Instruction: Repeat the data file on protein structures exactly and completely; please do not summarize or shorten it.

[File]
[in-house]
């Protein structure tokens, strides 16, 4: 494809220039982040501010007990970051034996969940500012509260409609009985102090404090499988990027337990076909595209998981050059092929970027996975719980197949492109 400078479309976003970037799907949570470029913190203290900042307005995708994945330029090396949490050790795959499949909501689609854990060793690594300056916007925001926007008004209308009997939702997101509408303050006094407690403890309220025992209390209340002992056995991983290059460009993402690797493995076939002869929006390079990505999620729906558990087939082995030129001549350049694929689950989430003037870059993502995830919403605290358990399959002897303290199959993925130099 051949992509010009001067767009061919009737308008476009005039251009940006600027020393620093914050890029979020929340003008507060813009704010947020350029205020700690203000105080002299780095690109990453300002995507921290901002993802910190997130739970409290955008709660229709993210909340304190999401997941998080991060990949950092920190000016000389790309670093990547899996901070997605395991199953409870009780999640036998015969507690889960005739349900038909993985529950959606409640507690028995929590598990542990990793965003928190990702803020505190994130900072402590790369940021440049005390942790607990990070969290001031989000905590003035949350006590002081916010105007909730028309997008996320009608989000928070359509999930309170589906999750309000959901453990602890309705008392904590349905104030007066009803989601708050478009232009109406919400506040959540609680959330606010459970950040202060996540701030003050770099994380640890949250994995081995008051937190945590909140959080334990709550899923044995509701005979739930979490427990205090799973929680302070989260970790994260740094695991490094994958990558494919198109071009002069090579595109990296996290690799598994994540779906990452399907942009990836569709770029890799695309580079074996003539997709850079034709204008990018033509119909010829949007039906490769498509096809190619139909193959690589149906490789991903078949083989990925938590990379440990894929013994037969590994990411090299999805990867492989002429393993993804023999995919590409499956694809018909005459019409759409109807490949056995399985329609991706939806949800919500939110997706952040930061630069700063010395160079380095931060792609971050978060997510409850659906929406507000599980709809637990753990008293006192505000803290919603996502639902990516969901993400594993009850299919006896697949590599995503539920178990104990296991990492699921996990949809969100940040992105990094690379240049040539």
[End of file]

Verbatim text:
[in-house]
């Protein structure tokens, strides 16, 4: 494809220039982040501010007990970051034996969940500012509260409609009985102090404090499988990027337990076909595209998981050059092929970027996975719980197949492109 400078479309976003970037799907949570470029913190203290900042307005995708994945330029090396949490050790795959499949909501689609854990060793690594300056916007925001926007008004209308009997939702997101509408303050006094407690403890309220025992209390209340002992056995991983290059460009993402690797493995076939002869929006390079990505999620729906558990087939082995030129001549350049694929689950989430003037870059993502995830919403605290358990399959002897303290199959993925130099 051949992509010009001067767009061919009737308008476009005039251009940006600027020393620093914050890029979020929340003008507060813009704010947020350029205020700690203000105080002299780095690109990453300002995507921290901002993802910190997130739970409290955008709660229709993210909340304190999401997941998080991060990949950092920190000016000389790309670093990547899996901070997605395991199953409870009780999640036998015969507690889960005739349900038909993985529950959606409640507690028995929590598990542990990793965003928190990702803020505190994130900072402590790369940021440049005390942790607990990070969290001031989000905590003035949350006590002081916010105007909730028309997008996320009608989000928070359509999930309170589906999750309000959901453990602890309705008392904590349905104030007066009803989601708050478009232009109406919400506040959540609680959330606010459970950040202060996540701030003050770099994380640890949250994995081995008051937190945590909140959080334990709550899923044995509701005979739930979490427990205090799973929680302070989260970790994260740094695991490094994958990558494919198109071009002069090579595109990296996290690799598994994540779906990452399907942009990836569709770029890799695309580079074996003539997709850079034709204008990018033509119909010829949007039906490769498509096809190619139909193959690589149906490789991903078949083989990925938590990379440990894929013994037969590994990411090299999805990867492989002429393993993804023999995919590409499956694809018909005459019409759409109807490949056995399985329609991706939806949800919500939110997706952040930061630069700063010395160079380095931060792609971050978060997510409850659906929406507000599980709809637990753990008293006192505000803290919603996502639902990516969901993400594993009850299919006896697949590599995503539920178990104990296991990492699921996990949809969100940040992105990094690379240049040539």